Flexibility: Organisations should have policies and practices that encourage flexibility in relation to benefits and working arrangements. Employers need to be innovative in their approach. If organisations are employing the right people there is no reason why productivity levels cannot be maintained in the context of a more flexible schedule.

Career growth: The key message here is that if employees are confident they’re developing valuable skills and can reach their potential, they’re more likely to stay. The organisation should set clear expectations for career progression and help to facilitate internal promotion opportunities.

Belief in leadership: Having faith in the organisation’s leadership can give employees confidence and encourage greater commitment to the organisation, which in turn can boost staff retention.

Confidence in the company: Believing in the leadership of the organisation goes hand in hand with employees feeling they are a part of an organisation that has a future. This will help to give people a sense of security. To help achieve this, the organisation can take steps like clearly communicating its corporate strategy and growth plans, as well as taking every opportunity to share business success stories.

Reward and recognition: Although remuneration is not the only factor capable of prompting better staff retention, employees need to feel that they are compensated fairly for their work. Individuals also need to feel that they are fairly compensated for their efforts and are usually in a position to benchmark their salary and benefits against others working in similar roles. The author appreciates that not all organisations can compete with the salary and benefits on offer in other organisations, but there are many ways to show that the employer values its staff, ranging from a staff recognition scheme to simple congratulatory emails.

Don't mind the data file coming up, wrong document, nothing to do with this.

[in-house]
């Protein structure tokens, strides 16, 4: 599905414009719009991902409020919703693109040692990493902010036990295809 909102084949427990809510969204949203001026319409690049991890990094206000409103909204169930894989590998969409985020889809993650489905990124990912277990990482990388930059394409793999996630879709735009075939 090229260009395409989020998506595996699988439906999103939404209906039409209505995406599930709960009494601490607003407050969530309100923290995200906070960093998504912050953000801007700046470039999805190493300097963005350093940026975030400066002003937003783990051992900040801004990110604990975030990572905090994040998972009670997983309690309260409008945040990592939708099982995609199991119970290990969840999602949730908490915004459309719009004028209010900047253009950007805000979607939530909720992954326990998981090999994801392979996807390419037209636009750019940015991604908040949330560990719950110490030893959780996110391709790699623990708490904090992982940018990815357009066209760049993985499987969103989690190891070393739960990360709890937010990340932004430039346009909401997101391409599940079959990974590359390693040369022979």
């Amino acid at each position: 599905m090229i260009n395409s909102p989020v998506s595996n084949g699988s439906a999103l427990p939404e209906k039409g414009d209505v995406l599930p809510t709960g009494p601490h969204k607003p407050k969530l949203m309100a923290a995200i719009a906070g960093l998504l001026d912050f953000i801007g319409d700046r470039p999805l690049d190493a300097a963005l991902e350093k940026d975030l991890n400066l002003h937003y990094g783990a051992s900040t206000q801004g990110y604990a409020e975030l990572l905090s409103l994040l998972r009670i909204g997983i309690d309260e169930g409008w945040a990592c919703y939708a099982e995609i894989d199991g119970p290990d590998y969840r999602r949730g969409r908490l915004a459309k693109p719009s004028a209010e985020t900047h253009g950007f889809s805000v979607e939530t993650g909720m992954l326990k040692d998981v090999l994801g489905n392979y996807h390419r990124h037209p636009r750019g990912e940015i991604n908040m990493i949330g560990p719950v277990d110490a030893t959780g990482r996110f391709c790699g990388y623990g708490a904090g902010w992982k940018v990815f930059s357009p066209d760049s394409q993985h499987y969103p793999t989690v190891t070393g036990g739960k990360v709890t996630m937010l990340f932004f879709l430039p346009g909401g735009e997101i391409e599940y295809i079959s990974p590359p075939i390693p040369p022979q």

While many organisations spend a lot of time getting right areas such as structure, roles, process and governance, a strong leadership team ‘trumps all of those factors when it comes to the engagement, productivity and future development of employees.’

And all of an organisation’s efforts to fulfil employees’ needs will count for nothing if an organisation does not have in place effective employee communication practices. Communication should be interactive and provide opportunities for employees to have ‘a real conversation with leaders’. Effective methods include regular one-to-one meetings with leaders and creating internal brand ambassadors.

Unfortunately, organisations do not consider whether or not they are fulfilling employees’ needs until it’s too late. This means that people could already have left the organisation – and it is when high-potential people resign that, typically, employers sit up and take notice. Organisations should be proactive, and not reactive, about staff retention. By planning ahead and thinking about what people want from their work, employers have a far better chance of retaining valuable talent.

Source – Robyn Clark, Workspan, Vol 57 No 9, September 2014. pp44-47.